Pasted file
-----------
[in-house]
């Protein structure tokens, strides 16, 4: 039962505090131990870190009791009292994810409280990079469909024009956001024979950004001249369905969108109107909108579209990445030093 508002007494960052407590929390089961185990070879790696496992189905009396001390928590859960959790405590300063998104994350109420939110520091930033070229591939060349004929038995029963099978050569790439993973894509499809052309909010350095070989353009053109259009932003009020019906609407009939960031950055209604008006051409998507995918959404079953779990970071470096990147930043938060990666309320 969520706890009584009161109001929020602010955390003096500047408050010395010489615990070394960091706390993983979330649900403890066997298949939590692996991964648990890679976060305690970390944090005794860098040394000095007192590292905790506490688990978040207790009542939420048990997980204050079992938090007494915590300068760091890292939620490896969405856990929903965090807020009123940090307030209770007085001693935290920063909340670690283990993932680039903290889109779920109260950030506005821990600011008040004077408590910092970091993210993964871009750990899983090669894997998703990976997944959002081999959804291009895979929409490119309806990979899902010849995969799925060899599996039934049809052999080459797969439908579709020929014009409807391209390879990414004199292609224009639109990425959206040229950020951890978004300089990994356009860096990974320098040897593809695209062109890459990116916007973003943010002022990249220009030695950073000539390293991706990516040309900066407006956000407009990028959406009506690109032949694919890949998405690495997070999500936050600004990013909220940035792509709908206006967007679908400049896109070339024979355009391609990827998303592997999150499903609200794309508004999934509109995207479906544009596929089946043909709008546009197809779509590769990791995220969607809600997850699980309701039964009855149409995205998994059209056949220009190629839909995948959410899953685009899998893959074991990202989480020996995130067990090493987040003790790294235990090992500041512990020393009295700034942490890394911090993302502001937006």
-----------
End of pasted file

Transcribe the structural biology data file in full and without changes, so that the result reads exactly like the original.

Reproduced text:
[in-house]
């Protein structure tokens, strides 16, 4: 039962505090131990870190009791009292994810409280990079469909024009956001024979950004001249369905969108109107909108579209990445030093 508002007494960052407590929390089961185990070879790696496992189905009396001390928590859960959790405590300063998104994350109420939110520091930033070229591939060349004929038995029963099978050569790439993973894509499809052309909010350095070989353009053109259009932003009020019906609407009939960031950055209604008006051409998507995918959404079953779990970071470096990147930043938060990666309320 969520706890009584009161109001929020602010955390003096500047408050010395010489615990070394960091706390993983979330649900403890066997298949939590692996991964648990890679976060305690970390944090005794860098040394000095007192590292905790506490688990978040207790009542939420048990997980204050079992938090007494915590300068760091890292939620490896969405856990929903965090807020009123940090307030209770007085001693935290920063909340670690283990993932680039903290889109779920109260950030506005821990600011008040004077408590910092970091993210993964871009750990899983090669894997998703990976997944959002081999959804291009895979929409490119309806990979899902010849995969799925060899599996039934049809052999080459797969439908579709020929014009409807391209390879990414004199292609224009639109990425959206040229950020951890978004300089990994356009860096990974320098040897593809695209062109890459990116916007973003943010002022990249220009030695950073000539390293991706990516040309900066407006956000407009990028959406009506690109032949694919890949998405690495997070999500936050600004990013909220940035792509709908206006967007679908400049896109070339024979355009391609990827998303592997999150499903609200794309508004999934509109995207479906544009596929089946043909709008546009197809779509590769990791995220969607809600997850699980309701039964009855149409995205998994059209056949220009190629839909995948959410899953685009899998893959074991990202989480020996995130067990090493987040003790790294235990090992500041512990020393009295700034942490890394911090993302502001937006």